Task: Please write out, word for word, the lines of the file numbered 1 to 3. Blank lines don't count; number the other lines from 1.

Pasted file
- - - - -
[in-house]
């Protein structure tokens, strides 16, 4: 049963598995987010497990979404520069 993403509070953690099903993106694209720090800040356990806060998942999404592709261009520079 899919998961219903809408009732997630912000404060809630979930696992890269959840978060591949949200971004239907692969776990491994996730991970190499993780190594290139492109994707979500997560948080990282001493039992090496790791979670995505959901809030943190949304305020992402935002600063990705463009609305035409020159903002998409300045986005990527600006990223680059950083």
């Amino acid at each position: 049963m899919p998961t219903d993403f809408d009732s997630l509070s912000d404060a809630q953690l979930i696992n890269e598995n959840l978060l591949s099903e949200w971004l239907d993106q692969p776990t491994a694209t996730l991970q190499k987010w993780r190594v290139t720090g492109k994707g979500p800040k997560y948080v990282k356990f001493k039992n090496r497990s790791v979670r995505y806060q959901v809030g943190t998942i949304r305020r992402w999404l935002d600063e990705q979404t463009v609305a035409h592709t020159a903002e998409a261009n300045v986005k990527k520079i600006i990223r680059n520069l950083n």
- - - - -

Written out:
[in-house]
């Protein structure tokens, strides 16, 4: 049963598995987010497990979404520069 993403509070953690099903993106694209720090800040356990806060998942999404592709261009520079 899919998961219903809408009732997630912000404060809630979930696992890269959840978060591949949200971004239907692969776990491994996730991970190499993780190594290139492109994707979500997560948080990282001493039992090496790791979670995505959901809030943190949304305020992402935002600063990705463009609305035409020159903002998409300045986005990527600006990223680059950083």
């Amino acid at each position: 049963m899919p998961t219903d993403f809408d009732s997630l509070s912000d404060a809630q953690l979930i696992n890269e598995n959840l978060l591949s099903e949200w971004l239907d993106q692969p776990t491994a694209t996730l991970q190499k987010w993780r190594v290139t720090g492109k994707g979500p800040k997560y948080v990282k356990f001493k039992n090496r497990s790791v979670r995505y806060q959901v809030g943190t998942i949304r305020r992402w999404l935002d600063e990705q979404t463009v609305a035409h592709t020159a903002e998409a261009n300045v986005k990527k520079i600006i990223r680059n520069l950083n």